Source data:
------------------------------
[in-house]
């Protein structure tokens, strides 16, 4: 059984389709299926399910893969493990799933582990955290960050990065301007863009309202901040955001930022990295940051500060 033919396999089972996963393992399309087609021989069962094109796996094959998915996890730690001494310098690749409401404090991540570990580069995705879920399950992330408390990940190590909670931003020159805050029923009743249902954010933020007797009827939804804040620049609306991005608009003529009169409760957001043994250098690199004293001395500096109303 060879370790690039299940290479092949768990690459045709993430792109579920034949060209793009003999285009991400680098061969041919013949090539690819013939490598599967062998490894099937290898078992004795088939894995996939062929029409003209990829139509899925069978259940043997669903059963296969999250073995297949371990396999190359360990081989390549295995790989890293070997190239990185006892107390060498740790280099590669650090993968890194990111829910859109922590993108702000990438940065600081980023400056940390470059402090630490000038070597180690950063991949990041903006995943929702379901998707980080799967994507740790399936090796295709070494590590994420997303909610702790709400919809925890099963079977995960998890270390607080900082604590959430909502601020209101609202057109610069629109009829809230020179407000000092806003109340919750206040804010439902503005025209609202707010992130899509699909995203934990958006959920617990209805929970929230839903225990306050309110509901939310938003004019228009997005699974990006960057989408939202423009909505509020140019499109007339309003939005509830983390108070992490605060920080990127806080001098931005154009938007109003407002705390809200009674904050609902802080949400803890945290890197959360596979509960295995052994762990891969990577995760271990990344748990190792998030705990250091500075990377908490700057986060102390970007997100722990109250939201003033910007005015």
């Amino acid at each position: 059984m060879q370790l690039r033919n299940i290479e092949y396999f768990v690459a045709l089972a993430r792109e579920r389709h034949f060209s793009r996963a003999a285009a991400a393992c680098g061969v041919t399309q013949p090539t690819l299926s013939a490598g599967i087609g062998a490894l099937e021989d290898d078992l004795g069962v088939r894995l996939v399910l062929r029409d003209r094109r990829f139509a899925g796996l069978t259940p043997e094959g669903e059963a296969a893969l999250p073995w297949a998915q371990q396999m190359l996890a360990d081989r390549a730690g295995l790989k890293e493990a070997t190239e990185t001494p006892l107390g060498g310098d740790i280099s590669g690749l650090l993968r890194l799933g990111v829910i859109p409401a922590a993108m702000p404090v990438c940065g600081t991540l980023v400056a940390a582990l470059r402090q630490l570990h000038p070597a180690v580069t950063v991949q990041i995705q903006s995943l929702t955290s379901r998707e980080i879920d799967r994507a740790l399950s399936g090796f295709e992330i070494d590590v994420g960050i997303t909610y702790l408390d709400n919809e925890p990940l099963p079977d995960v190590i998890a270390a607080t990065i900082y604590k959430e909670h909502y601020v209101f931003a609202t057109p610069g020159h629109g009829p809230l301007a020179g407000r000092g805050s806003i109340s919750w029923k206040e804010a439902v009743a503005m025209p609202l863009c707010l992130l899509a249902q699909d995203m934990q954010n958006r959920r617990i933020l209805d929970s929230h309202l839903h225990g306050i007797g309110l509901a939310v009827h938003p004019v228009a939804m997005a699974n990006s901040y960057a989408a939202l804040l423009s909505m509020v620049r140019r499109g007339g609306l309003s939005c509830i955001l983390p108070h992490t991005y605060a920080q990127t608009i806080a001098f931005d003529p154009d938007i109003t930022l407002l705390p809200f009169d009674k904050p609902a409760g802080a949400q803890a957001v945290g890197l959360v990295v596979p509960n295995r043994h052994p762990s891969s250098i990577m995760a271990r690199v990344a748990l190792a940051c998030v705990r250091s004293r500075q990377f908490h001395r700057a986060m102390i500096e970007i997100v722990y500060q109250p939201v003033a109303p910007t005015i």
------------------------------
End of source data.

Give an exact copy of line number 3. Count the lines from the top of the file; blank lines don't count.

């Amino acid at each position: 059984m060879q370790l690039r033919n299940i290479e092949y396999f768990v690459a045709l089972a993430r792109e579920r389709h034949f060209s793009r996963a003999a285009a991400a393992c680098g061969v041919t399309q013949p090539t690819l299926s013939a490598g599967i087609g062998a490894l099937e021989d290898d078992l004795g069962v088939r894995l996939v399910l062929r029409d003209r094109r990829f139509a899925g796996l069978t259940p043997e094959g669903e059963a296969a893969l999250p073995w297949a998915q371990q396999m190359l996890a360990d081989r390549a730690g295995l790989k890293e493990a070997t190239e990185t001494p006892l107390g060498g310098d740790i280099s590669g690749l650090l993968r890194l799933g990111v829910i859109p409401a922590a993108m702000p404090v990438c940065g600081t991540l980023v400056a940390a582990l470059r402090q630490l570990h000038p070597a180690v580069t950063v991949q990041i995705q903006s995943l929702t955290s379901r998707e980080i879920d799967r994507a740790l399950s399936g090796f295709e992330i070494d590590v994420g960050i997303t909610y702790l408390d709400n919809e925890p990940l099963p079977d995960v190590i998890a270390a607080t990065i900082y604590k959430e909670h909502y601020v209101f931003a609202t057109p610069g020159h629109g009829p809230l301007a020179g407000r000092g805050s806003i109340s919750w029923k206040e804010a439902v009743a503005m025209p609202l863009c707010l992130l899509a249902q699909d995203m934990q954010n958006r959920r617990i933020l209805d929970s929230h309202l839903h225990g306050i007797g309110l509901a939310v009827h938003p004019v228009a939804m997005a699974n990006s901040y960057a989408a939202l804040l423009s909505m509020v620049r140019r499109g007339g609306l309003s939005c509830i955001l983390p108070h992490t991005y605060a920080q990127t608009i806080a001098f931005d003529p154009d938007i109003t930022l407002l705390p809200f009169d009674k904050p609902a409760g802080a949400q803890a957001v945290g890197l959360v990295v596979p509960n295995r043994h052994p762990s891969s250098i990577m995760a271990r690199v990344a748990l190792a940051c998030v705990r250091s004293r500075q990377f908490h001395r700057a986060m102390i500096e970007i997100v722990y500060q109250p939201v003033a109303p910007t005015i």